Perhaps the best characterization of financial engineering I've heard is that it moves money through both space and time to where it can be most valuable. But if we imagine money as a call option on abstracted human services, it might be more precise to say financial engineering moves "people being useful" through time and space to where it can be most valuable.

A loan moves money from the future into the present, and there are plenty of contracts to do the opposite. Everything a bank does can basically be modeled as being perfectly in balance in double-entry bookkeeping, with the asterisk next to their own internal profits, losses etc. Despite the temptation to imagine banks as having control over access to money, they're mostly a conduit through which people with money attempt to trade it into the future, against which people in the present think they have a better use for it.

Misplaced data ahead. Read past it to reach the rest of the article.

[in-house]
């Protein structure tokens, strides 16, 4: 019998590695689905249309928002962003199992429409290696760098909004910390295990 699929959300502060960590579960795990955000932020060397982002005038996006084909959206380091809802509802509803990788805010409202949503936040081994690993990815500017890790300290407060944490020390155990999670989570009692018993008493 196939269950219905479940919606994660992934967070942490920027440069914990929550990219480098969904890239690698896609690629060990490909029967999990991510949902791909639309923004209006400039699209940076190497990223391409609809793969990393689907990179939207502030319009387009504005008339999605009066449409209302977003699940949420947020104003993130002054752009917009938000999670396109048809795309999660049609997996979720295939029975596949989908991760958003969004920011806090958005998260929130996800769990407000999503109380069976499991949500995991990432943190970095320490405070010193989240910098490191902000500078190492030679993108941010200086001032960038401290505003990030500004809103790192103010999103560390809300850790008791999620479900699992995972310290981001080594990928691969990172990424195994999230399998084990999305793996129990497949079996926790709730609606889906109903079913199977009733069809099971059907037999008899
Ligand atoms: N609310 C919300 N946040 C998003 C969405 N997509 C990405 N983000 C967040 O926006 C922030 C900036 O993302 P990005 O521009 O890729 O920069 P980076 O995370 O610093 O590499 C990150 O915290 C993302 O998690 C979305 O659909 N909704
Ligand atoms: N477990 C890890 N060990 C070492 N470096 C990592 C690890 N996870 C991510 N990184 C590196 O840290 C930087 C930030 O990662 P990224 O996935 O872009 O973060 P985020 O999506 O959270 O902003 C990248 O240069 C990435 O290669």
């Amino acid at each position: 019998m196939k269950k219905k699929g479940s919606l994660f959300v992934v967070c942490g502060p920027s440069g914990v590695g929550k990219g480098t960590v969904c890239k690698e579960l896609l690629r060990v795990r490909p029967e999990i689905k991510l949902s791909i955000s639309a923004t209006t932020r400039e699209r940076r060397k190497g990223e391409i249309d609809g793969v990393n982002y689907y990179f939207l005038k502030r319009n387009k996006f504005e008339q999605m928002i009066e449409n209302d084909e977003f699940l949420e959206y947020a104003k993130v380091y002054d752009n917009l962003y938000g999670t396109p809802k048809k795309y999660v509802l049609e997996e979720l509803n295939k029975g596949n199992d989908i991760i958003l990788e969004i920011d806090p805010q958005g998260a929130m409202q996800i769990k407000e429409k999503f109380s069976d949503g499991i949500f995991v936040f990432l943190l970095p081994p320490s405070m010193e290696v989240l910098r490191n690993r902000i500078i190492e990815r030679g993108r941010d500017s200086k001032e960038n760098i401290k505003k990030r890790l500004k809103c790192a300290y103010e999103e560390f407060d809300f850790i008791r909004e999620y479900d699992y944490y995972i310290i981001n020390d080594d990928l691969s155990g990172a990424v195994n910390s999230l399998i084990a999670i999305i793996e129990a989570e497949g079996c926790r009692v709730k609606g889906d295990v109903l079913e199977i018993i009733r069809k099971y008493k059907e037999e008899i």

But it's also possible to say, wait, if money is just a call option on people being useful to you, wouldn't the supermajority of it be created by normal business of all types? Certainly accounts payable should be considered money-creation – I mean, you used to have ~nothing, now you have something useful and the other person has a cash-like asset of your future payment. But what about more mundane contracts? If the banks-create-money argument can rely on multiple people making claims to similar (but distinct) assets, almost any contract probably fits the bill.

Imagine: I deposit $100 in a bank. I can still spend that $100, but the bank can also loan it out. Magic! If that argument holds water, why not, I sign a contract for $100 of goods to a supplier on consignment. I can still spend the $100 and I can still have and sell the goods. Magic!

Except it isn't magic. In some ways, even drawing the comparison probably confuses more than helps. But that's the point: contracts let us pretend having something and being promised it are the same. People routinely take advantage of the float, either to gain or lose leverage. Risk isn't the same as cash, trust isn't the same as cash. Let's be clear about what's being made in these arrangements.